“Journey Through Medicine”


Book Review

“Journey Through Medicine”

by Prof. Lt. Gen. M. Afzal Najeeb

KARACHI: Healthcare professionals in general and medical teachers in particular who have remained involved in administration occupying important coveted positions come across lot of incidents, interesting episodes in their professional career which if shared provide an excellent opportunity to learn. That is why I have always encouraged doctors to document it but not many seems to be interested.  We can learn a lot from all this if it is documented and published but usually there is a tendency to put everything under the carpet and try to forget, something which needs to be discouraged. It is in this context that one would like to commend the efforts of Lt. Gen. (Retd) Prof. M. Afzal Najeeb who served as Chairman and Dean of Sheikh Zayed Federal Postgraduate Medical Institute at Lahore and later as Executive Director of NICVD at Karachi who has recently published recollections of his professional career in the army as well as in the civil administration.

Prof. M. Afzal Najeeb

As the author himself writes, it is not an autobiography in the real sense but he has given a detailed account of what he felt, observed and saw throughout his career in the army while posted at various stations and in the public sector institutions. He has also tried to document the intrigues, unethical medical practices, corruption in health services, how one gets and is denied opportunities in the army medical Corps at length. It is the right connections with those in power everywhere which matters and merit is seldom given much importance that is the real tragedy of this Nation where it is the mediocre who flourish and prosper and the competent, talented people who are denied opportunities remain neglected and get frustrated.

This book can be divided into three parts, first dealing with the historical background, second his early college days in King Edward Medical College, service in army and postgraduate studies in UK while the third part deals with his stay at Sheikh Zayed Hospital Lahore and NICVD at Karachi. While the book has lot of information, some known facts have been reconfirmed besides throwing light on certain other issues but the major deficiency in the book pertains to the lack of references and an Index. In today’s era of evidence based practice, it is important that whatever is written is properly referenced to enhance its authenticity and credibility but in this case, one has to trust the author as no references have been provided. Similarly, Index at the end of a book is considered mandatory which helps in easy identification of people, institutions discussed in the book which is also missing.  In the review I have tried t quote him from the book where necessary.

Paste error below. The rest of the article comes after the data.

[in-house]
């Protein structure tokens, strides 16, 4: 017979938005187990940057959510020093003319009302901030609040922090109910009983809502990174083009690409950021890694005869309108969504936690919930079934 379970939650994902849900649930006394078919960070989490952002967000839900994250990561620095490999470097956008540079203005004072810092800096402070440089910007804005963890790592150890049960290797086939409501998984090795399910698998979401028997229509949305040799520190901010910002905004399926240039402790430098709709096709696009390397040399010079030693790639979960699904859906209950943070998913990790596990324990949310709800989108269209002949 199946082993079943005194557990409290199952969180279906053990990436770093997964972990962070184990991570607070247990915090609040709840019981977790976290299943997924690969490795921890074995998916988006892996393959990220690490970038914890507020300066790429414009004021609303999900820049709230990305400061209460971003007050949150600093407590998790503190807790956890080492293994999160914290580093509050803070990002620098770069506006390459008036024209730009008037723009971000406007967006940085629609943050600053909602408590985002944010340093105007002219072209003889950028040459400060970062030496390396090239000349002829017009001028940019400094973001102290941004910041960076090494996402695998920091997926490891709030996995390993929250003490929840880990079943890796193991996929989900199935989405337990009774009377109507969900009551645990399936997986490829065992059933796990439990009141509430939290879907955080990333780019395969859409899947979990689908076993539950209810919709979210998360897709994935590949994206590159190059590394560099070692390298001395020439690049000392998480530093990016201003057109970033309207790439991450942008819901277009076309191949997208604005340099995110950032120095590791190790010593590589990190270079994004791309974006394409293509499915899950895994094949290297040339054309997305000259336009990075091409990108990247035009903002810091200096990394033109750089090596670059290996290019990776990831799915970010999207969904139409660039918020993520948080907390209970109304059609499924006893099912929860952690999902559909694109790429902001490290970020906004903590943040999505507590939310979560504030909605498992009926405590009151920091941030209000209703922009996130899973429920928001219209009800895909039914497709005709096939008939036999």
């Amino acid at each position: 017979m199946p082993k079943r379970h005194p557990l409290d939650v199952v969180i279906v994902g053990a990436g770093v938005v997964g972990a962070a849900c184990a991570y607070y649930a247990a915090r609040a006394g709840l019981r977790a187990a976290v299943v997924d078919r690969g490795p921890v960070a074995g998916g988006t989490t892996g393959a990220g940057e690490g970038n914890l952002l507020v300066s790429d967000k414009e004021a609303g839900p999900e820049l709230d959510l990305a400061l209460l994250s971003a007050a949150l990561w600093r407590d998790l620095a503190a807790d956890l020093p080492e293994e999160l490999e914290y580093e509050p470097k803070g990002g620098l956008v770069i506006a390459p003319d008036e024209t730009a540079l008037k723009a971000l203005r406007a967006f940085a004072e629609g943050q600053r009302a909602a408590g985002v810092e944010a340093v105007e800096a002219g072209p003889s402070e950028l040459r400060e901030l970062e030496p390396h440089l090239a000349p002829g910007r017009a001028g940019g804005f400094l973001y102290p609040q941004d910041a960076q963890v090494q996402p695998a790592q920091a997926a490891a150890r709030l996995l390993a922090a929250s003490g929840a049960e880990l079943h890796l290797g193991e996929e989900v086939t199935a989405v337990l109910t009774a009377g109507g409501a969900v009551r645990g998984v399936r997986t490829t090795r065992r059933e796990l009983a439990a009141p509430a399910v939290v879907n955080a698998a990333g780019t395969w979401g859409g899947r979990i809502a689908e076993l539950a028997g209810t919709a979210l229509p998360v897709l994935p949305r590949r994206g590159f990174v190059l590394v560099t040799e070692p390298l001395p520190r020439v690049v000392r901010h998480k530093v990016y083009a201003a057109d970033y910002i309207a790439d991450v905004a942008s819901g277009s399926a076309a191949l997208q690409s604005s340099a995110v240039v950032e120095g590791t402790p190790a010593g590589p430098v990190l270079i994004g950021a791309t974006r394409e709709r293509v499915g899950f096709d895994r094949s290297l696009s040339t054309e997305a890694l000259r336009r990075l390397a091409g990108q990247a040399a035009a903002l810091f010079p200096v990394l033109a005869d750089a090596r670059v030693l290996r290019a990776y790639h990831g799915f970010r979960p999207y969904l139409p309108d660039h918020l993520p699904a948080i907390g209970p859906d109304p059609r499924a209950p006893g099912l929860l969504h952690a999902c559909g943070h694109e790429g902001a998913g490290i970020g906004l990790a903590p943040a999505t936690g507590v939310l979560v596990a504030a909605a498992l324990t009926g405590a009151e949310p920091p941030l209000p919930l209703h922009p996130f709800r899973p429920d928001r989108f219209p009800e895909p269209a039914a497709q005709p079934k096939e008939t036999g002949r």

Writing about the historical background about Medicine, Prof. Afzal Najeeb says that” Hydrotherapy was being practiced as healing arts since long and Acupuncture  introduced before 2500 BC is being used all over the world as an alternate therapy in anesthesia, relief of pain and a variety of other situations. Traditional medicine is being taught in medical schools as part of curriculum and it still remains mainstay of treatment in rural China. Demo cedes known as the most skillful physician of his time was attached to the Court of Persian King Darius whom he treated along with his wife as well as the daughter of Cyrus the Great. The last great name in Greek medicine was Galen a philosopher physician. The first human dissection is said to have been performed at famous museum in Alexandria.